Agreeableness was the second trait most frequently seen in this group. Agreeable people are more cooperative than competitive. On the other hand, agreeableness also means vulnerability in competitive settings. Other studies on personality of MS patients found a similar pattern1,20,21. An avoidant personality style was identified in this group of MS patients. In general, agreeable people can have low self esteem, if this trait is due to confrontation avoidance. Moreover, it increases the fatigue sensation21. The avoidant personality style is also associated with poor problem-solving strategies22,23,24.

Neuroticism seems to be the personality dimension that most interferes with adjustment to disease. The present study showed neuroticism as a common trait among our MS patients group. McCray and colleagues presented interesting aspects of neuroticism, using the NEO-FFI. According to these authors, high levels of neuroticism were seen more often in depressed patients25. In the present group of MS patients, no clinical depression was detected. Beck scales for anxiety and depression have not shown consistent signs of either condition. Investigating personality during the initial stage of the disease enables us to witness a functional structure, struggling to adapt to MS. Early MS is more commonly related to signs of anxiety than depression26,27,28.

Clinical psychologists can notice in daily practice that neurotic people do not feel emotionally equipped to solve problems effectively. This perception was confirmed in a quite recent study published in 2010. The authors found out that neurotic individuals tend to feel more fatigued and also end up showing higher levels of inflammatory markers, such as interleukin 6 (IL-6)29. The latter aspect is considered a risk factor to the development of depression symptoms30.

Openness to experience (OE) rarely appeared as a significant trait when relationship of personality and disease is concerned. No study highlighted the importance of this particular dimension. OE is usually low in MS patients, what was confirmed in the present study. MS patients in this group were more conservative and traditional, not inclined to novelty. A high OE score is associated with flexibility, curiosity and preference for variety31.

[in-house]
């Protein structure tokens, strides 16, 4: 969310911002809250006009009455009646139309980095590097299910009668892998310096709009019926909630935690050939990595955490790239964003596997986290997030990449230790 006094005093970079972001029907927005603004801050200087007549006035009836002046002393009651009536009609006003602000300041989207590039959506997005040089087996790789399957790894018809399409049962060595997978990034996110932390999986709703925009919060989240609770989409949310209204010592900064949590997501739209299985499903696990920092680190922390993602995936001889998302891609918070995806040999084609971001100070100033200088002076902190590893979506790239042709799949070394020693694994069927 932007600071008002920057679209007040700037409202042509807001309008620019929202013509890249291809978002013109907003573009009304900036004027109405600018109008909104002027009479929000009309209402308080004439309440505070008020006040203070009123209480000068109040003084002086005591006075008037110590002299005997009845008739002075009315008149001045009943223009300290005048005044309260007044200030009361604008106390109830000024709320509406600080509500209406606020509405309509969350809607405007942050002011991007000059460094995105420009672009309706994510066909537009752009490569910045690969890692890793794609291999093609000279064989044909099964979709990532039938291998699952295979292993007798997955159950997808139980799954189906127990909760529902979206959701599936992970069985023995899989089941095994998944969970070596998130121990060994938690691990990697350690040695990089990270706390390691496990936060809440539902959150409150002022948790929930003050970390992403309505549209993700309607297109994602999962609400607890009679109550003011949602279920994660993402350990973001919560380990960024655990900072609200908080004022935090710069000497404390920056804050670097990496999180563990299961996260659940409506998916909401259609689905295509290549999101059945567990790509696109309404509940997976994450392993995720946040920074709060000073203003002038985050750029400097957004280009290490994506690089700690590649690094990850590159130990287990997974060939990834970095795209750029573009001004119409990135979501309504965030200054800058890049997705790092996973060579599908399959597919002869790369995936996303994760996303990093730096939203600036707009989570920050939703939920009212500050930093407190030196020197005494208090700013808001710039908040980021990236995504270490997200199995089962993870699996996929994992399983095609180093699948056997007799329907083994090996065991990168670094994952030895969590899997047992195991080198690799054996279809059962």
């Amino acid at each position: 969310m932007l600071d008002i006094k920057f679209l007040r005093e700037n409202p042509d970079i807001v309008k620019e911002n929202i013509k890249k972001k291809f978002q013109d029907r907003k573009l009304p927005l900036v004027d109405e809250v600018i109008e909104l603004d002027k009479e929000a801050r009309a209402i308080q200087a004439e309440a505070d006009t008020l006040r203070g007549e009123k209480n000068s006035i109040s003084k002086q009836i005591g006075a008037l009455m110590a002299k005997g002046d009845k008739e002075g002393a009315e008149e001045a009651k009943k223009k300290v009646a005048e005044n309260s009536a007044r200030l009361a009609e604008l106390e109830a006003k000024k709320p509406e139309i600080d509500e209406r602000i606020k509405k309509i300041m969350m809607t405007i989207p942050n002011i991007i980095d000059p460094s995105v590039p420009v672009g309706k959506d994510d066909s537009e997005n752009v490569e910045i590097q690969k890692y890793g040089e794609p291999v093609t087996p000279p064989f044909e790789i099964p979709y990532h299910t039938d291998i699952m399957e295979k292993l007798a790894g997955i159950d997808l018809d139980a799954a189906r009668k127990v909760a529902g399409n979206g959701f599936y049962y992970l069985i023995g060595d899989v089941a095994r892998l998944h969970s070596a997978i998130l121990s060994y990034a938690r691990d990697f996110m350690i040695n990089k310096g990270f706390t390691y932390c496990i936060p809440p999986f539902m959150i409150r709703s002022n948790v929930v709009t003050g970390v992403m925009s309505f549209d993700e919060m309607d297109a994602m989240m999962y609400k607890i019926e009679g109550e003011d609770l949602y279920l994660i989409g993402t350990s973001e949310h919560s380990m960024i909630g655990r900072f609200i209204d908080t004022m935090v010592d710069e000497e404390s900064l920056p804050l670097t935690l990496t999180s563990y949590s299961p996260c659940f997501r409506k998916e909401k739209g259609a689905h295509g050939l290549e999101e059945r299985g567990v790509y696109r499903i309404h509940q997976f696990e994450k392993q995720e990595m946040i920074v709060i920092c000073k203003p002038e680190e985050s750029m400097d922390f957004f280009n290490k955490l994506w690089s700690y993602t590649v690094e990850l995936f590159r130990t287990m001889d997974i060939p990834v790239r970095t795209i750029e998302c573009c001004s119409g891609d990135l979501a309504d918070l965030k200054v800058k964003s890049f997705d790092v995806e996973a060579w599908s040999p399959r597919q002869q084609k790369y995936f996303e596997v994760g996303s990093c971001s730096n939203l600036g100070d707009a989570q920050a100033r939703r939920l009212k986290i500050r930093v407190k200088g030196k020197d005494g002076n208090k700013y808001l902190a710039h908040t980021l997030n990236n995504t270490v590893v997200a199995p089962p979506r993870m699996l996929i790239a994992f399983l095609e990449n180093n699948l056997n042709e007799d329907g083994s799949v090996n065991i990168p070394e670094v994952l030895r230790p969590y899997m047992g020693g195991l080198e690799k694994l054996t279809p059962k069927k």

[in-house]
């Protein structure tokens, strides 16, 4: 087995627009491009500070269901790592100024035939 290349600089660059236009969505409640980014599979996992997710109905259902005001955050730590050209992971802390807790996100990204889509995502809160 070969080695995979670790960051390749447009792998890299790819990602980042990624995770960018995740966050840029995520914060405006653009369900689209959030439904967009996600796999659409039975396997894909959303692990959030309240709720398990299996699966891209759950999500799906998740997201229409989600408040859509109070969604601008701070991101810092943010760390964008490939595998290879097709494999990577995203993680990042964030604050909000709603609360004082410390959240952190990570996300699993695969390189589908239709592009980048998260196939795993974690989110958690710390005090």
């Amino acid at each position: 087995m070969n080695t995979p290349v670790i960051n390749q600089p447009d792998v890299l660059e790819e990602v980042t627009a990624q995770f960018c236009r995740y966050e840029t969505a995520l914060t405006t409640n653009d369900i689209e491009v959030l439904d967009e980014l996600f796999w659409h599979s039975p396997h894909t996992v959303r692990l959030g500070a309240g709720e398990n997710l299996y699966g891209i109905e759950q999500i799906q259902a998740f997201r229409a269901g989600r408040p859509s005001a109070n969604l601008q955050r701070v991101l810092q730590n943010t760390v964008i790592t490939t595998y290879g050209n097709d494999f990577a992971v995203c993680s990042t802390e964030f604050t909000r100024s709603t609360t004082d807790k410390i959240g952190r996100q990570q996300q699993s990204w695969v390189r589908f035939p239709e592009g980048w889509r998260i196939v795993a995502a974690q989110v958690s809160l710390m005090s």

It is also worth mentioning that a recent study used imaging (fMRI) of MS patients to have grounds to suggest that neural activity related to specific personality dimension is a preserved neurophysiologic characteristic in RRMS patients at an early stage of the disease32.

Early identification of certain personality traits could help care professionals in preventing or minimizing secondary neuropsychiatric disorders, such as anxiety and depression through providing early psychological support. A deeper understanding of this neurological disease could also shed some light to treatment adherence16.

This study had its limitations such as a small sample. It could be extended in time, through a longitudinal design and it could be applied to other clinical courses of MS. Multidisciplinary professional teams assisting MS patients could take into consideration their individual characteristics in adjusting to this chronic and impairing condition. Currently, many studies are pointing to the fact that it is no longer possible to underestimate the emerging role of personality in clinical neuroscience.

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Received: May 15, 2014; Revised: October 31, 2014; Accepted: November 19, 2014

Correspondence: Aline Braz de Lima; Avenida Augusto Severo, 132/302; 20021-040 Rio de Janeiro RJ, Brasil; E-mail:alinebrazdelima@gmail.com

Conflict of interest: There is no conflict of interest to declare.